The quickest way to forget that we are in a recession is to stroll the docks of the Southern Ocean Racing Conference. Last year 26 of the 72 boats in the six-race series were new. This year there are 41 new hulls in a fleet of just under 100. Because the cheapest of these beauties costs more than $100,000 and the biggest more than a million, in the world of ocean racing at least, things seem to be looking up. What is most astonishing for anyone with a logical, cash-register mind is that although the annual expenses of the Southern Ocean fleet exceed that of all the teams in the NFL playoffs, not one skipper gets back more than a piece or two of second-rate silverware—and that only after having taken strenuous part in a series in which, because of the many whims of God, the yachtsman often never has a chance.
To predict an overall winner of the Southern Ocean circuit is foolish, if not impossible, but this much can be safely said: this year, as so often before, the honor will probably go to a craft between 36 and 48 feet overall. It might be an old boat with a famous name like Robin, so blessed with age allowance on her handicap rating that, short of swamping, she cannot help but do well. It might be a new hull such as Louisiana Crude. More likely the winner will be a brand-new boat, born just yesterday and already on the brink of obsolescence, but with a familiar name such as Williwaw, Acadia or Aries.
Big boats don't win. In 1971, Running Tide, a 60-foot sloop built somewhat along the deep, narrow lines of an America's Cup contender, did take the overall title in a series marked by heavy seas and windward work that were to her liking. The nine years since have been bad for all the biggies except one: a 79-footer called Kialoa, the third ocean racer so named and owned by John B. (Jim) Kilroy, a California real-estate developer who has always operated slightly in defiance of the pregame odds. From her debut in 1975 until her retirement last year, Kialoa (a Hawaiian word for "long, beautiful canoe") took part in 24 SORC races. Time and again she was first across the line only to have some little 42-foot creep bring the wind from behind and beat her on corrected time. Still, Kialoa won four of her 24 SORC tests on corrected time—a remarkable showing, considering that in the same period only three other biggies out of a total of 19 won so much as one race without benefit of age allowance.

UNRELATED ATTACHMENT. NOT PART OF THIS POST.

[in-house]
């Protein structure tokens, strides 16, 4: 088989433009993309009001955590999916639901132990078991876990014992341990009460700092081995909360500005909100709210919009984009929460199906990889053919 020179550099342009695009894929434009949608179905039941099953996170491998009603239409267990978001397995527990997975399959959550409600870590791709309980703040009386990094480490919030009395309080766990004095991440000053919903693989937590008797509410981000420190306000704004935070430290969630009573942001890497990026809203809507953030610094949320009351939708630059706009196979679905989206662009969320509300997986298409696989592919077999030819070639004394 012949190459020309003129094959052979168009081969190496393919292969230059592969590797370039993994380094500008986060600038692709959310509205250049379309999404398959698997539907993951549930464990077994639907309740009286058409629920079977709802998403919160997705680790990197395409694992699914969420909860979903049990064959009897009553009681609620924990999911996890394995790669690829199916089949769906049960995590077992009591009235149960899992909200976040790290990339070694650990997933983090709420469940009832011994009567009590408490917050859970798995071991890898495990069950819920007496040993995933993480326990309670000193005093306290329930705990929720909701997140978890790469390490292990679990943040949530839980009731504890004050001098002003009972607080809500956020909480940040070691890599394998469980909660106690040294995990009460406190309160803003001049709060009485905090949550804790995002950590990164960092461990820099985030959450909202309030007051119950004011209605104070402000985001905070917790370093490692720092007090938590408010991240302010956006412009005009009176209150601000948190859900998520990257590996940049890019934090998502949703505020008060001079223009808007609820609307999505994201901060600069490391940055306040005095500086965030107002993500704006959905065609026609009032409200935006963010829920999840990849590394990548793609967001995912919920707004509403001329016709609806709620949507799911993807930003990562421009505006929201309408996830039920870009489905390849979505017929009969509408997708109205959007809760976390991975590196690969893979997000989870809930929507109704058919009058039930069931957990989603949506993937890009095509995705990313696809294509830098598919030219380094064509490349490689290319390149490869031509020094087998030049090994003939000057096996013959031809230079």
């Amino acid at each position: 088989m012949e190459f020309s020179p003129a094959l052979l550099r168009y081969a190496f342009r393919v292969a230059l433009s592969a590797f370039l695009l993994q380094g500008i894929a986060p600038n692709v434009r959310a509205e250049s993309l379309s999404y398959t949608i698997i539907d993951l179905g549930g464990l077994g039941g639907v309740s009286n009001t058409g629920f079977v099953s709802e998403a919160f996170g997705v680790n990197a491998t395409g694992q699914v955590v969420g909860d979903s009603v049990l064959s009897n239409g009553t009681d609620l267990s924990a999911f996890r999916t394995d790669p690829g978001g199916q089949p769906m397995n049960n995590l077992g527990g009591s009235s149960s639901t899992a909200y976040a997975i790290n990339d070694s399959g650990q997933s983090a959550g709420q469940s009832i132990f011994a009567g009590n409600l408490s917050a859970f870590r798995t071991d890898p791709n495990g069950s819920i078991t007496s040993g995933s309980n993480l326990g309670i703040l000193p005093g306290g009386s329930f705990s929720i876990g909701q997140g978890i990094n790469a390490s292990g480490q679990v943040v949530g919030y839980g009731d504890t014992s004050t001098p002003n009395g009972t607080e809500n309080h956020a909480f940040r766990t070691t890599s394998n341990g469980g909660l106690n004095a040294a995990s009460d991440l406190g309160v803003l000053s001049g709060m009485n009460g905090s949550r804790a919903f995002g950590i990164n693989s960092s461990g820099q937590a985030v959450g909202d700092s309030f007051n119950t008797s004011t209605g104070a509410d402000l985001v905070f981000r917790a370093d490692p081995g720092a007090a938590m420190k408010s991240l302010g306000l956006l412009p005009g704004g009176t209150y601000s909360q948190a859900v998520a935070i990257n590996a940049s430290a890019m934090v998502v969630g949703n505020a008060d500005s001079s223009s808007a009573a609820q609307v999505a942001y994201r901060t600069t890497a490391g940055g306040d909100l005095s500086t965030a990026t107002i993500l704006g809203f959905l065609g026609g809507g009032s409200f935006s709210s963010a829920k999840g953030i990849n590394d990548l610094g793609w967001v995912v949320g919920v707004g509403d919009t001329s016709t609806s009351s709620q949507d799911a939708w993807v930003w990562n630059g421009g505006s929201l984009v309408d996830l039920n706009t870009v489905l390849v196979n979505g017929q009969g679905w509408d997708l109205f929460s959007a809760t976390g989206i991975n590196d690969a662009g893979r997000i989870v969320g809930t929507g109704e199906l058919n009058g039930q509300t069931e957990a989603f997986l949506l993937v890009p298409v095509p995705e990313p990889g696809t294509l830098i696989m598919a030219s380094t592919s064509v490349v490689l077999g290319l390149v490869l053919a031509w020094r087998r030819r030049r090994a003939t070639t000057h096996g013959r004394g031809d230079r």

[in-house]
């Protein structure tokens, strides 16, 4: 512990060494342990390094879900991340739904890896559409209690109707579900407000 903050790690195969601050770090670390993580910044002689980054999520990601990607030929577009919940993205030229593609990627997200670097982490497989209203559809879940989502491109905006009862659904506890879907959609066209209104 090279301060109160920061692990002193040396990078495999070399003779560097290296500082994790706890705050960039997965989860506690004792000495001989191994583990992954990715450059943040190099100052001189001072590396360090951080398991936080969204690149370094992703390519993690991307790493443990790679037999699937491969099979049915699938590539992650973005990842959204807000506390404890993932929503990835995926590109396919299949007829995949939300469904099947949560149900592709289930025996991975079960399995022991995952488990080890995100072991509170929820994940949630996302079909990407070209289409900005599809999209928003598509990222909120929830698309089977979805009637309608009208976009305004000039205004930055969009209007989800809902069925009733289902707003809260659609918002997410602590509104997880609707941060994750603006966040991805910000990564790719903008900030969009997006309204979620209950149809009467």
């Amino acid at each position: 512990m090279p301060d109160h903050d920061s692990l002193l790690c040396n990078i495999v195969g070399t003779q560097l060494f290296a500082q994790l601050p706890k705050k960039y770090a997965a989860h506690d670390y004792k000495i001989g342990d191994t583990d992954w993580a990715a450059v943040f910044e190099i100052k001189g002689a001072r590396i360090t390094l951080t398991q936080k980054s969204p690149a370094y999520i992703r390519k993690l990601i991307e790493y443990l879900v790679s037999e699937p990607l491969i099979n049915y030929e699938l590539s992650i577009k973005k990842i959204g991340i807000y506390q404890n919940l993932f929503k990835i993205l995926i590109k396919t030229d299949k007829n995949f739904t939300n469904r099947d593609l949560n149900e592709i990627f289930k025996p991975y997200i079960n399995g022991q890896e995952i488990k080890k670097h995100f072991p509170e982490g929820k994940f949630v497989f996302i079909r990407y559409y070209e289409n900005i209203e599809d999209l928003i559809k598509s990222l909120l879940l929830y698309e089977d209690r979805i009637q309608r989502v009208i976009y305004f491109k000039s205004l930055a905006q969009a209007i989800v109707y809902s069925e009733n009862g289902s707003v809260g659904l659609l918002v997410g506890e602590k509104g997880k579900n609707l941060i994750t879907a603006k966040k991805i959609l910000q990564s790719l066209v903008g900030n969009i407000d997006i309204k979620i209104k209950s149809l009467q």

To handicap boats that are far different in size, under the International Offshore Rule just about everything is carefully measured except the diameter of the owner's bankroll, the navigator's IQ and the length of the crew's fingernails. For all the exactitude, though, there are inequities. In the case of Kilroy's third Kialoa, it was her displacement. According to IOR measurement, she was rated at 66,000 pounds, while she truly weighed closer to 89,000. To put it simply, in all her trials and triumphs on seas near and far—in the Sydney-Hobart Race and the Jamaica Race, in the Transatlantic, the Transpac, the Edlu, the Fastnet, the Channel and the St. Pete-Fort Lauderdale—she was lugging more than 11 tons for which she got no credit.